If you like it, save it!
Save and organize all of the stuff you love in one place.Got it!
If you like something…
Click the heart, it's called favoriting. Favorite the stuff you like.Got it!
Today: A pasta recipe we never thought would work -- plus two tricks for getting more out of your weeknight pasta routine.
There are some recipes where, as soon as you start to list off the ingredients, everyone around you perks up. You're spinning poetry; you're singing a song that speaks to them. It's why we love reading cookbooks as much as we love to cook from them: We are vicariously, imaginatively eating.
This recipe isn't one of those. Instead of harp strings, it's a can thudding down the stairs. You'll have to take a leap of faith, as I did, and it will be worth it. I just hope you'll realize it more quickly.
I first heard about this recipe more than three years ago, right after this column launched. The Kitchn started a conversation with their audience about what makes a Genius Recipe, and I was lucky enough to see what they came up with.
But I hesitated when I heard about this one, from reader cedargr0: "Broccoli, broccoli rabe, salami, raisins ... jalapeños? Boiling the sauce down to dry ... twice? I still don't know why I was brave enough to make the this the first time. But it is FANTASTIC. Genius." Cedargr0 forgot to mention that you top it with a fistful of shredded Asiago cheese at the end.
None of this sounds good. You've got a whole lot of aggressive flavors banging up against each other in what seems a misguided act of Mexitalian fusion. But Lynne Rosetto Kasper and Sally Swift of The Splendid Table know what they're doing, and how to shake up expectations without going too far. (For more reasons to overcome your skepticism, see their genius refried beans with cinnamon and clove.)
Here, the sweet raisins and softened onions temper the jalapeño's spice and salami's salty funk, and there's just enough of the more agreeable variety of broccoli to make sure that the bitter rabe doesn't take over, as it often does. Dousing the pan with water and boiling it all down (twice) also mellows any lingering attitude problems, by forcing everything to break down and mingle.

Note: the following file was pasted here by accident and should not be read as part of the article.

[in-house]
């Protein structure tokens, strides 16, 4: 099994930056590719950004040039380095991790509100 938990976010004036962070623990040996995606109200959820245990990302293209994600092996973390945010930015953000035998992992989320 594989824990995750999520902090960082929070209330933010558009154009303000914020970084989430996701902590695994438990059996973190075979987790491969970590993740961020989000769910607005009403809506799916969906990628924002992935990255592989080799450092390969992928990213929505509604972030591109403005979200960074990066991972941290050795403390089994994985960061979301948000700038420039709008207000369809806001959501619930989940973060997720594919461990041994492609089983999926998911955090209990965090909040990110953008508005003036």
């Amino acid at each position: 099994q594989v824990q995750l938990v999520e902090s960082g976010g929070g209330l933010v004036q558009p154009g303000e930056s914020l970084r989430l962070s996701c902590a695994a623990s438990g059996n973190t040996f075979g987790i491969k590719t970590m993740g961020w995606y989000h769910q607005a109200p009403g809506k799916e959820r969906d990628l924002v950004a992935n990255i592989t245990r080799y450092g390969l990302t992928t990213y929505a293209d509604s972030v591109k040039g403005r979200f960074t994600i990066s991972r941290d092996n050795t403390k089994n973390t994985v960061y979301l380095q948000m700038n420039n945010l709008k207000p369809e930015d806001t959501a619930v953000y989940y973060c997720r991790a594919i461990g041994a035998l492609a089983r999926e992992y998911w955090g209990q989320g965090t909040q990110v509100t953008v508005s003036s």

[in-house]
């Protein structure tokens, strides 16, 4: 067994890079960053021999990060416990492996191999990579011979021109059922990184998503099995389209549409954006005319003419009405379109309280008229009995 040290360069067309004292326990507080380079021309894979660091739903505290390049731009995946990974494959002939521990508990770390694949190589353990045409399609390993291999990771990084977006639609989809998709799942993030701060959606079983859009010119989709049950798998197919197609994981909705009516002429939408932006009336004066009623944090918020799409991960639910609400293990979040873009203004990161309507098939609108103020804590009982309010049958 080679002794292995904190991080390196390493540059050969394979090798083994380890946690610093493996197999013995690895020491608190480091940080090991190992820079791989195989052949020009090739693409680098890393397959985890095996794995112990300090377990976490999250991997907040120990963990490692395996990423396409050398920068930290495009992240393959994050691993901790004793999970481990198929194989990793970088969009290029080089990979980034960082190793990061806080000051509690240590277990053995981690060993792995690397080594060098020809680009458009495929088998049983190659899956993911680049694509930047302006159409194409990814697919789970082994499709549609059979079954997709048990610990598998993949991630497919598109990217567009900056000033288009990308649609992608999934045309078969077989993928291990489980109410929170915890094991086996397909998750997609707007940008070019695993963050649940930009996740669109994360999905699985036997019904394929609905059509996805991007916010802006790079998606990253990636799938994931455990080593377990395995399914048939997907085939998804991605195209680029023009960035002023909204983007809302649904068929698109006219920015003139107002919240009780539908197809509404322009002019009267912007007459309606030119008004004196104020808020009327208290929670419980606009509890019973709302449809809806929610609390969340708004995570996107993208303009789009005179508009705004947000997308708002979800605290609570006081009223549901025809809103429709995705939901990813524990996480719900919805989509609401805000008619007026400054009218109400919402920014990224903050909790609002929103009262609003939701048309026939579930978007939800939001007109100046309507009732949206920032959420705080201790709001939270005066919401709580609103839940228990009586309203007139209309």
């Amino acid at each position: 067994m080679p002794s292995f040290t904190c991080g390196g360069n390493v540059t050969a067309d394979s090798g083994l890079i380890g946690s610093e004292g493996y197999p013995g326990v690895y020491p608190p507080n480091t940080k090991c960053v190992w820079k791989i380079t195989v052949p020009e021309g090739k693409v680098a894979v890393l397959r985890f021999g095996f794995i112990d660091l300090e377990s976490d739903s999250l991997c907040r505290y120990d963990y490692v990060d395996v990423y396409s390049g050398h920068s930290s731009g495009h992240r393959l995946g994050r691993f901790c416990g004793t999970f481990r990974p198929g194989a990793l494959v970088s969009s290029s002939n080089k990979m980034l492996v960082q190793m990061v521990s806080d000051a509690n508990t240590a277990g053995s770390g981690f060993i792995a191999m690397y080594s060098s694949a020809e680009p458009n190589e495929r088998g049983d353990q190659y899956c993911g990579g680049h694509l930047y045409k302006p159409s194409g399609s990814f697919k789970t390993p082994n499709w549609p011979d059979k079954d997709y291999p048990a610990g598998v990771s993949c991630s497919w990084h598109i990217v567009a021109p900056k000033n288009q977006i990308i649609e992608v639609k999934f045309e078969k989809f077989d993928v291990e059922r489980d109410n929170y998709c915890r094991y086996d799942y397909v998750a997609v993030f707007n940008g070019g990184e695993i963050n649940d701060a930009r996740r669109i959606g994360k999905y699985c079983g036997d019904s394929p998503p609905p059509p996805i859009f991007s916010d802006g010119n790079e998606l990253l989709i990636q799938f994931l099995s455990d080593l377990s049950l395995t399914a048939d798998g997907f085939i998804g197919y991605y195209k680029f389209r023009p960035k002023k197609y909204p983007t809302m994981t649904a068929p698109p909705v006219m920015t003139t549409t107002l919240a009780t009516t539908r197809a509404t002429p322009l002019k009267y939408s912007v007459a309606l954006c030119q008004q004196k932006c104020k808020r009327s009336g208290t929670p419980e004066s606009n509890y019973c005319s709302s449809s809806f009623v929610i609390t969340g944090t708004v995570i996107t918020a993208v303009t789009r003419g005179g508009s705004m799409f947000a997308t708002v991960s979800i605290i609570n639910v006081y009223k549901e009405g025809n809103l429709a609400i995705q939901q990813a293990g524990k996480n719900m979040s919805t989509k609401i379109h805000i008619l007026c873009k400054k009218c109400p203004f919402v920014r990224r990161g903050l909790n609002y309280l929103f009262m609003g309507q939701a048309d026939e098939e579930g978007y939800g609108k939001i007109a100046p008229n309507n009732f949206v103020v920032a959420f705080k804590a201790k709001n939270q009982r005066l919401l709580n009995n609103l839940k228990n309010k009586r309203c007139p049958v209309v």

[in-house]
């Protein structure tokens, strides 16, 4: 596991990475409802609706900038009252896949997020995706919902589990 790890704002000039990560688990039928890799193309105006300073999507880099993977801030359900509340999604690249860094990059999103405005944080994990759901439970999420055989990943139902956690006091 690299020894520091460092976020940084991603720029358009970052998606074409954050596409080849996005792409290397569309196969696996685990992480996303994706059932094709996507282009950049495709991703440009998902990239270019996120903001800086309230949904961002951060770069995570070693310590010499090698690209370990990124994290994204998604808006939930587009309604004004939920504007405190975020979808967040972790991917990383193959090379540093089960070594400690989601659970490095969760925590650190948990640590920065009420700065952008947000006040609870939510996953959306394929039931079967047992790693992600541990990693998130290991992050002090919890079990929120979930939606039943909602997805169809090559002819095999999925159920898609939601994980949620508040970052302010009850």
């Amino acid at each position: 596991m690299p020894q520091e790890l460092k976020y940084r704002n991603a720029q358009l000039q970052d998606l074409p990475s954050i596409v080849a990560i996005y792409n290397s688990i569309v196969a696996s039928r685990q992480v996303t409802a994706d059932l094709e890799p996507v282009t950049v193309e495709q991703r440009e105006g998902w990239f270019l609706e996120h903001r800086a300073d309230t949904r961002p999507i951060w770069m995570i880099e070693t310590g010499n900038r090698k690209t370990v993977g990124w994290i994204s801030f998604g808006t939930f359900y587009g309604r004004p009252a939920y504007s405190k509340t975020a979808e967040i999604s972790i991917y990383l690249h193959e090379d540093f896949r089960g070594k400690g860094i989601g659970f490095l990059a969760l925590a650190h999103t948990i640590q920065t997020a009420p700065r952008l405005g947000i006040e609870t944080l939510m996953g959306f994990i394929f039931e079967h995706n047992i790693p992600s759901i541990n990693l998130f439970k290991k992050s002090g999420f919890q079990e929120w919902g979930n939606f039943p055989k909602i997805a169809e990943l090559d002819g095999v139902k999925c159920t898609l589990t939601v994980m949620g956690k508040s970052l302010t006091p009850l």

More: 5 new pasta sauces to add to your repertoire.
Beyond this recipe, which I encourage you to follow verbatim, there are two techniques at play here that you can use anytime.
First off: Instead of tossing your pasta with loose odds and ends, you can form a better, more cohesive sauce -- unleashing their flavors and stretching them further -- by boiling them down with a little water.
Second: Consider throwing vegetables in to blanch with your pasta -- the water is already salted anyway, and it's one less pot (and strainer) to clean. It's a little daring, not being able to control exactly how done they are, but it pays off in unspent dishes and the pride that comes with efficiency -- and you'll get better at timing, the more you experiment. Here it's broccoli, but it could just as easily be peas or greens, carrots or corn.
Not only is this dish better than you'd ever expect, but it makes a very good cold pasta salad the next day too -- a happy thing, because the recipe generously stretches a pound of pasta to feed four, with plenty to spare.
From The Splendid Table's How to Eat Supper (Clarkson Potter, 2008)
Serves 4 as a main dish
For the sauce:
Good-tasting extra-virgin olive oil
1 medium red onion, cut into 1/4-inch dice
Salt and freshly ground pepper, to taste
2 ounces Genoa salami, sliced 1/4 inch thick and cut into 3/4-inch dice
2 jalapenos, finely chopped (seeded if you want less heat)
4 large garlic cloves, finely chopped
1 heaping tablespoon tomato paste
1 cup water
1/3 cup raisins
For the pasta:
1 large bunch (1 to 1 1/2 pounds) broccoli
1 to 1 1/4 pounds broccoli rabe
1 pound cavatappi, rotini, or fusilli
1/3 cup pine nuts, toasted
1 to 1 1/2 cups shredded Stella Fontinella, Asiago, or young sheep cheese
Got a genius recipe to share -- from a classic cookbook, an online source, or anywhere, really? Please send it my way (and tell me what's so smart about it) at firstname.lastname@example.org.
Photos by James Ransom